A talk given by Mohammad Rustom at the Ibn Arabi conference some years ago does a wonderful job of unveiling the larger issue at play here. The talk centres around a letter sent from Ibn Arabi to Fakhr al-Din al-Razi, one of the most noted theologians and learned men in his era, and some would say, in Islamic history.

In it, Ibn Arabi invites al-Razi from learning about God, to learning from God. In essence this seems to me to be the distinction between trying to understand the truth to Knowing The Truth.

One situation Ibn Arabi cites concerning this is a story about al-Razi himself. Where one day a friend of both men passed al-Razi crying and asked what the matter is, to which al-Razi reponded:

‘A position to which I have adhered for the past thirty years has become clear to me thanks to a proof which has just dawned upon me. [It turns out that] the [truth of the] matter is contrary to my previous position. So I cried and said to myself, “perhaps that which has occurred to me is also like the first position!”’

This story to me is a testament to the wisdom of al-Razi. He had held a position for 30 years, but still tried to find the truth in it, and after that time decided that he was wrong.

Instead of just changing his position on the matter and believing himself correct this time, he was humble enough to recognize that he still had not found the truth, and that he will never know the truth.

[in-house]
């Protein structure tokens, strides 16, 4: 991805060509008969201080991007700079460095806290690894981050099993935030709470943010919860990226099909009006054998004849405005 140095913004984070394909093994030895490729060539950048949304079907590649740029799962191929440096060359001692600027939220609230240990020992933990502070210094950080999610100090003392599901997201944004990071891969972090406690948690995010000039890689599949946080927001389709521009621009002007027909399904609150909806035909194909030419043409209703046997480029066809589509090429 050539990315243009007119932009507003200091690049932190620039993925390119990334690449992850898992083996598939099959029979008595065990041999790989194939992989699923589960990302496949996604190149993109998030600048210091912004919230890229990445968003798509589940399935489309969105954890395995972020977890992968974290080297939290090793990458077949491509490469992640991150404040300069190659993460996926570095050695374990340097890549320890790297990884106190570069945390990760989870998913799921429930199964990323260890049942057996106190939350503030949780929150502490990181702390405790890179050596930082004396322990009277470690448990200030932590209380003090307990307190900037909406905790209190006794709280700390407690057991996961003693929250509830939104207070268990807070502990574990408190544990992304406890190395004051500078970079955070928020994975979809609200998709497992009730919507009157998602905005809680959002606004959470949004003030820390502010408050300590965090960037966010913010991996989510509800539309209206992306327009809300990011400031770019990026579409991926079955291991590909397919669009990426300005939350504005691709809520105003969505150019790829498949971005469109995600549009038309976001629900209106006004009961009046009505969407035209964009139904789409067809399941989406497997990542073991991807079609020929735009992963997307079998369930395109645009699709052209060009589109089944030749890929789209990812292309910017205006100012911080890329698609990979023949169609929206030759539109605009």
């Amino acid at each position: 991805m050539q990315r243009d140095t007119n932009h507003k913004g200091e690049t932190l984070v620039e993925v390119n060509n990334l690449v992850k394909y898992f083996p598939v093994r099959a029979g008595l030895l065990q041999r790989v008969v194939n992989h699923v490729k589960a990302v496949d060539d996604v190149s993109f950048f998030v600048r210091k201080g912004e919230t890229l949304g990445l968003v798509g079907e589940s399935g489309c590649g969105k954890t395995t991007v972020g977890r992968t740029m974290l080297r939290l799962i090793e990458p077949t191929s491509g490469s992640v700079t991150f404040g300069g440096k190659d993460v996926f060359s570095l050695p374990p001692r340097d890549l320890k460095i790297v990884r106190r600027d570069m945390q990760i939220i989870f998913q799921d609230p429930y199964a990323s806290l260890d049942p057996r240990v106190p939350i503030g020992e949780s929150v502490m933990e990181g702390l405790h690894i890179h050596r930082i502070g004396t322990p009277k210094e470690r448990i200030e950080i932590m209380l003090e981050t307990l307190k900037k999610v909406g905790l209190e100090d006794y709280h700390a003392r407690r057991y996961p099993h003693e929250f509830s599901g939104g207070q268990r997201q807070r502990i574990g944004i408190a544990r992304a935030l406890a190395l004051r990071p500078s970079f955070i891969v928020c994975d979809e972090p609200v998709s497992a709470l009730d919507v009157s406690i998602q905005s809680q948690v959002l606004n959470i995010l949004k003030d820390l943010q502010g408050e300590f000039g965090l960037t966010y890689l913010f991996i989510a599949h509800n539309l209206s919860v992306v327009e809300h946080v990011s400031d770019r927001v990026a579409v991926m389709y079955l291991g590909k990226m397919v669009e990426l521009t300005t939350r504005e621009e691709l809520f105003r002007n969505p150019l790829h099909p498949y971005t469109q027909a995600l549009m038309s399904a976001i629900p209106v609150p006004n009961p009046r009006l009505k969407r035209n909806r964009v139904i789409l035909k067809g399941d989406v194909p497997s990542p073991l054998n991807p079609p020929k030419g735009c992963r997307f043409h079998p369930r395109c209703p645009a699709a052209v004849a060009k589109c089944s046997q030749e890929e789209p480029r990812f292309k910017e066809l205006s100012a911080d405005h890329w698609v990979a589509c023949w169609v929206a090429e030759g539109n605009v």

The same position is given by most philosophers today. In answer to this, Ibn Arabi says (paraphrased) that the faculties of human rationality are limited. In trying to understand God through rationalization we limit Him as He is both rational and irrational, and thus can never be fully understood through our efforts. The only way to fully understand God is to have Him reveal Himself to you.

That is, in order to understand God we must surrender our rationality to attain what was attained by one about whom God said:

“[a servant] from among Our servants whom We had granted a mercy from Us and whom We had taught knowledge from Our Presence.”– 18:65

Rustom goes on to discuss the importance of this surrendering of our rationality, and quotes the Hadith Qudsi: